- SLG59M1558V, Datasheet, Dialog Semiconductor.
- SLG59M1709V, Datasheet, Dialog Semiconductor.
- AN-1068, GreenFET and High Voltage GreenFET Load Switch Basics, Application Note, Dialog Semiconductor.
Author: Andrii Hrypa
Portable devices constitute the fastest growing segment of modern electronics in number and type. When portable devices are charging, current flows INTO the battery. When the charging adapter is removed and the portable device is powered up, current flows FROM the battery to power the device. It follows that such a system needs an active component which can conduct current in both directions. Furthermore, this component should have an ability to block positive and negative voltages to prevent battery discharge when the device is turned off. There are, in general, two ways to deal with this system-level issue. The first one is to use dedicated bidirectional load switches available on the market, but at a hefty price. Another way is to construct such an active component using discrete or integrated MOSFETs, at lower cost. This is the approach we will describe.
MOSFETs have a body diode, so it blocks voltage only in one direction. To block voltages in both directions, an additional series diode of opposite polarity can be used, but in this case, current flow is unidirectional. To achieve bidirectional current flow with ability to block voltages in both directions, a second MOSFET is needed. Thus, a bidirectional load switch (BLS) is a four-quadrant switch that can block positive and negative voltages in the OFF state and allows load currents in either direction in the ON state.
Figure 1 shows common configurations which can be used for BLS realization using MOSFETs: a) - common drain N-channel MOSFETs; b) - common source N-channel MOSFETs; c) - common drain P-channel MOSFETs and d) - common source P-channel MOSFETs.
This application note will describe BLSs constructed with common-drain connected pairs of Dialog unidirectional GreenFET load switches, both P and N-channel. In these circuits, the GreenFET load switches' source terminals are respectively connected to power supply and load.
The SLG59M1558V is a 28.5 mΩ, 1.0 A rated P-channel MOSFET controlled by a single ON pin and is packaged in an ultra-small 1.0 x 1.0 mm package. Serially connecting these two GreenFET load switches in the way shown in Figure 2, a simple and very small bidirectional load switch can be obtained.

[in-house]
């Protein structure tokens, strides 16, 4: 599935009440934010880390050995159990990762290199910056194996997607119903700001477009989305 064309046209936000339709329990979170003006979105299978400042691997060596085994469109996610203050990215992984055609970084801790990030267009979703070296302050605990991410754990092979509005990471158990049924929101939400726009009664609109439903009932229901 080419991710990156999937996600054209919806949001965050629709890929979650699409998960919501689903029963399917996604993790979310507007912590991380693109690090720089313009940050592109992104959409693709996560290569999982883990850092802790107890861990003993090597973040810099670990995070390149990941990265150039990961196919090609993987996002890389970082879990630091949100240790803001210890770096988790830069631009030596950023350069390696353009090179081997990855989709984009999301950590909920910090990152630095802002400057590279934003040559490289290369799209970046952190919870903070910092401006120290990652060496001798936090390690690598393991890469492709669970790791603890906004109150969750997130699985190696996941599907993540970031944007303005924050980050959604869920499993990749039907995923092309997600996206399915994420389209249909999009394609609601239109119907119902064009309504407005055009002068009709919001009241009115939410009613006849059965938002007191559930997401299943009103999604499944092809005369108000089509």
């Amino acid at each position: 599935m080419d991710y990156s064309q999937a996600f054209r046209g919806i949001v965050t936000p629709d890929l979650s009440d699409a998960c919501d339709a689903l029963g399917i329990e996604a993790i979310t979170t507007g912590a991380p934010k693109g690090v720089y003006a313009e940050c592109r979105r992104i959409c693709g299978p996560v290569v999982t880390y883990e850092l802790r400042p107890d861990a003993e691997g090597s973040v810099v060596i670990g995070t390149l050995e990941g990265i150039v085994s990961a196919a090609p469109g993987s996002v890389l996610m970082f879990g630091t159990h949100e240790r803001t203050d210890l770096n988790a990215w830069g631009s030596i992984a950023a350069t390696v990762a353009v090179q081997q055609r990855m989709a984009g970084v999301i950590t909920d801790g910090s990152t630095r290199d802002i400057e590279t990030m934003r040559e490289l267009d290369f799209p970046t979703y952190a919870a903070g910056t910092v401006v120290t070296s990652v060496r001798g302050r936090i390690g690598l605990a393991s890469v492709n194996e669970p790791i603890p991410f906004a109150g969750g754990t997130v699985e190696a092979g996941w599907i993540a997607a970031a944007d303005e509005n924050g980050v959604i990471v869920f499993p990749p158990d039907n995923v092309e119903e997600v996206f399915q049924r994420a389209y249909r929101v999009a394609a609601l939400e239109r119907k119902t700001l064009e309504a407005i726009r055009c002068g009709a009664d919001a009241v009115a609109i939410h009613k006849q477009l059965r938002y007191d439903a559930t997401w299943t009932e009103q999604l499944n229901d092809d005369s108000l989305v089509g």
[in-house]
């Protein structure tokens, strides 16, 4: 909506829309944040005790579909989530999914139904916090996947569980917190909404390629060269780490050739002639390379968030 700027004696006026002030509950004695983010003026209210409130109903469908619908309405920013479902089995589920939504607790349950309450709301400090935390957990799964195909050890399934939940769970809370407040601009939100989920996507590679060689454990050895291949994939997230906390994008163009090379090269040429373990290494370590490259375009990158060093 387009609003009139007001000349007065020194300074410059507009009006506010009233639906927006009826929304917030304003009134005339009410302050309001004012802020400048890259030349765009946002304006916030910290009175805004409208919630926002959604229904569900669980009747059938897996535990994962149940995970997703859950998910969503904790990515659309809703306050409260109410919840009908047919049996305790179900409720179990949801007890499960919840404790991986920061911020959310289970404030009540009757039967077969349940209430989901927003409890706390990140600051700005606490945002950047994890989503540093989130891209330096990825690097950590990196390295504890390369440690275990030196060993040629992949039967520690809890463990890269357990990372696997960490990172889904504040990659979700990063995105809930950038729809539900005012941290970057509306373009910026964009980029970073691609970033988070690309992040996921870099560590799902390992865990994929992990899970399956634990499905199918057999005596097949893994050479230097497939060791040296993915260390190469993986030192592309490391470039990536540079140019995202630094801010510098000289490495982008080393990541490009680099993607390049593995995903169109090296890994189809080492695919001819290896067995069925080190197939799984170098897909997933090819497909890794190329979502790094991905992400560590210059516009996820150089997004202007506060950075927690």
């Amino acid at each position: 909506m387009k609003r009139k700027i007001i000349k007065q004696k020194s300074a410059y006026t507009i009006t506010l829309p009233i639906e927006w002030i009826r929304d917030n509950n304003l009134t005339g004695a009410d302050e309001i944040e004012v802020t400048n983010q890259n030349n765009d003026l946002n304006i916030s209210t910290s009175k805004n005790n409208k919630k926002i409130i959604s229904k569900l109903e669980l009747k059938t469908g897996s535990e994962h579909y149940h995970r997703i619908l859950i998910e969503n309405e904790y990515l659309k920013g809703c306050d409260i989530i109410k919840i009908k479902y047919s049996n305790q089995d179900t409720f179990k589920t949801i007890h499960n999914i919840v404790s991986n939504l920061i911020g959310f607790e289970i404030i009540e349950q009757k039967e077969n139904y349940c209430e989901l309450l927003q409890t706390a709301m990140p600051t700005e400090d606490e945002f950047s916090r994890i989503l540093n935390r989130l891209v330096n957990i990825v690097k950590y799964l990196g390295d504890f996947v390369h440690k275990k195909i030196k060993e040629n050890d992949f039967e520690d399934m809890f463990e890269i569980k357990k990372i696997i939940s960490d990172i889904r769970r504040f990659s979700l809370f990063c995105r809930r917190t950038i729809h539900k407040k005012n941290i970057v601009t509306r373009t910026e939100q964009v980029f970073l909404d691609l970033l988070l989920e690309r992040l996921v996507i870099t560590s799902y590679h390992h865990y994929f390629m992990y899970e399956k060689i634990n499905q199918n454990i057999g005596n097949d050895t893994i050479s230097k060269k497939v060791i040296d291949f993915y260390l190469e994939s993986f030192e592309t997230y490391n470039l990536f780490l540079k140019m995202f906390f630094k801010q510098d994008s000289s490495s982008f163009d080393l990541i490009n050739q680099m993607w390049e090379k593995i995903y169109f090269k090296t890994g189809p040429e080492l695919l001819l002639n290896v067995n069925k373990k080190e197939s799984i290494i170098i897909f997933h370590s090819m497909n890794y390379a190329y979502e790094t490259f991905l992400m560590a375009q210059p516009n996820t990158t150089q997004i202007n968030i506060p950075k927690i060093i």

Let's assume that terminal "A" is the input terminal of the BLS and the ON pin is asserted LOW. The "B" terminal has a 20 Ω load resistor and 10 µF load capacitor. When 5 V is applied at terminal "A" this voltage is blocked from U2-3 because the ON pin is asserted LOW. When the ON pin becomes asserted HIGH, U1 and U2 close simultaneously and the voltage appears at terminal "B". This power-up operation is illustrated in Figure 3.
BLS turn off operation waveforms with and without capacitive loads are presented in Figure 4 and Figure 5, respectively.
BLS behavior for reverse load-current operation is the same.
Operating from a 2.5 V to 5.5 V power supply and fully specified over the -40 °C to 85 °C temperature range, the SLG59M1709V is a high-performance 4 mΩ, 4 A single-channel nFET load switch with adjustable inrush current control which is achieved by adjusting the VOUT slew rate with an external capacitor. Using a proprietary MOSFET design, the SLG59M1709V achieves a stable 4 mΩ RDSON across a wide input/supply voltage range. Incorporating two-stage current protection as well as thermal protection, the SLG59M1709V is designed for all 0.8 V to 5.5 V power rail applications.
For this type of Dialog GreenFET load switches, a common drain connection is selected as was shown in Figure 1a. The resulting design of this BLS is shown in Figure 6.